Beginner’s Guide to Cannabis Concentrates

July 6th, 2016

The wide world of concentrates can be very confusing for new and even experienced cannabis users. Extraction method, starting material, consistency, potency and purity are all factors which determine the quality of your cannabis concentrate. We’ve put together this beginner’s guide to help you better understand these factors and choose a concentrate that’s right for you!


What are the benefits of using concentrates?

Patients needing a swift, potent dose of cannabis to ease symptoms may find dabbing or vaporizing concentrates to be an efficient way to deliver relief. Clean, pure concentrates are also considered to be a healthier choice because they strip out resin-producing plant material.

What is cannabis extraction?

Cannabis extraction is similar to the processes used to decaffeinate coffee, produce vitamins and minerals, and create essential oils. In cannabis, the main compounds producers are looking to extract are cannabinoids (like THC and CBD) and terpenes – these compounds provide the aroma, flavor and effect of the final product.


How are cannabis concentrates extracted?

Concentrates are made using a variety of extraction methods and solvents in processes that utilize pressure in a safe, closed-loop system. Cannabis concentrates can be divided into two main categories:

  1. Solvent Extractions

Solvents strip compounds from the plant, leaving behind a highly potent liquid solution. Popular solvents include: butane, propane, CO2, and alcohol.

  1. Solventless Extractions

Solventless extractions do not introduce any foreign substances. Although water is technically a solvent, ice-water extractions are typically classified as solventless extractions in cannabis.


How do I determine a concentrate’s quality?

Many people refer to concentrates by their consistency, i.e. shatter, budder or wax. However, the same extraction method can deliver a variety of consistencies in the final product, so this alone does not indicate quality.  The only guaranteed way to determine concentrate quality is lab testing. Lab tests measure residual solvents, contaminants, and cannabinoid content.


What are common forms of concentrates?

  1. Shatter (Glass, Slabs, Sheets)

Shatter is smooth, clear and solid. It is considered to be one of the purest and most potent forms because it involves a second extraction process that removes fats, lipids and waxes. This can result in up to 80 percent THC. However, it also means that almost all of the terpenes are lost in the process.


Image: Slate


  1. Wax (Budder, Crumble, Honeycomb)

Unlike shatter, cannabis waxes have lost their transparency through extraction. Wax can take on different consistencies based on heat, moisture, and the texture of the oil before it is purged. Runnier oils tend to have more moisture and form gooey waxes also called ‘budder,’ while the harder ones are likely to take on a brittle texture known as ‘crumble’ or ‘honeycomb.’ Some waxes retain more terpenes and tend to be more flavorful, with high THC percentages.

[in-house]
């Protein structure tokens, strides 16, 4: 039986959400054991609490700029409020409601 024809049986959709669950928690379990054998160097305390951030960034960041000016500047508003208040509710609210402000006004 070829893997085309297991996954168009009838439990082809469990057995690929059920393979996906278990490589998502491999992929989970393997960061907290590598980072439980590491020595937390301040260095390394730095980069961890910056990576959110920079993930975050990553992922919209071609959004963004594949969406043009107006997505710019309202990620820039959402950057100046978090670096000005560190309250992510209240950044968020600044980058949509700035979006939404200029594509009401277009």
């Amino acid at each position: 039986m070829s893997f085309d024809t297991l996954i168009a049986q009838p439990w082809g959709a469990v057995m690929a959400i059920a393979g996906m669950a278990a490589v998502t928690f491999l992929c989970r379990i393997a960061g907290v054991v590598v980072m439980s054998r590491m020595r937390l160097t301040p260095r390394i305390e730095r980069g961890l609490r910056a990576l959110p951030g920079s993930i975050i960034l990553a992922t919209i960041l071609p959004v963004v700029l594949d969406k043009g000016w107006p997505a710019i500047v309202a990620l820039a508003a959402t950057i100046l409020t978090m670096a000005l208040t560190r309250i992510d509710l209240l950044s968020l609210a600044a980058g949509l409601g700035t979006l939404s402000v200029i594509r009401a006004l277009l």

1. Oil (Supecritical CO2 Oil, Hash Oil, Butane Hash Oil, BHO, RSO)

Oil is a gooey, sticky liquid that can be hard to handle. For this reason, oils are often offered in plastic syringes for easier use. Oils can retain a full flavor profile, however, THC levels tend to be less consistent.


Image: Whaxy


  1. Rosin (Live Rosin, Resin)

The consistency and clarity of rosin can range from clear shatter to creamy budder. This method uses low heat and high pressure to extract concentrates from flower or hash, instead of using solvents. To make your own rosin, all you need is flower, parchment paper, and a hair straightener!


Image: Leafly


  1. Kief (Dry Sift, Pollen)

Kief are the tiny, sticky crystals that cover cannabis flowers. Due to the high concentration of terpenes and cannabinoids in resin glands, separating kief crystals from plant matter is a great way to consume cannabis while reducing the amount of charred material you take into your body.

BPG Kief

Image: All Bud


  1. Hash (Hashish, Ice Water Hash, Bubble Hash)

Simply put, hash is kief that has been heated and pressurized to form a soft, green ball. Applying heat and pressure to kief changes its composition by rupturing the resin glands, thus producing different consistencies.

BPG Hash

Image: Leafly


How do I consume concentrates?

There are a variety of ways extracts can be consumed, each with a different level of difficulty and equipment required. To consume concentrates, a concentrate is heated by the device until a vapor is released, which is then inhaled.

  1. Dab/Vape Pens

Pens offer a portable option for smoking wax/shatter/oil. Some pens use a pre-loaded cartridge; others have internal chambers to be loaded with concentrate by the user.

BPG Dab Pen

Image: Vaposcan


  1. Dab Rig

Using a dab rig requires special equipment and is probably the most difficult way to consume cannabis in general. New technology is being developed which is making dab rigs easier to use, but this equipment can be expensive.


  1. Other

Concentrates are also commonly consumed with flower. Many patients coat their joints or bowls with concentrates for an added dose of relief.


Where do I store my concentrates?

Because cannabis concentrates are often sticky, we recommend storing them in parchment paper or non-stick silicone containers.


Did you know?

Just as the number 420 has a special meaning in the cannabis community, so does 710! 710 when flipped upside down spells “OIL.” With the rising popularity of concentrates, many cannabis users celebrate 7/10 as “Dab Day.”


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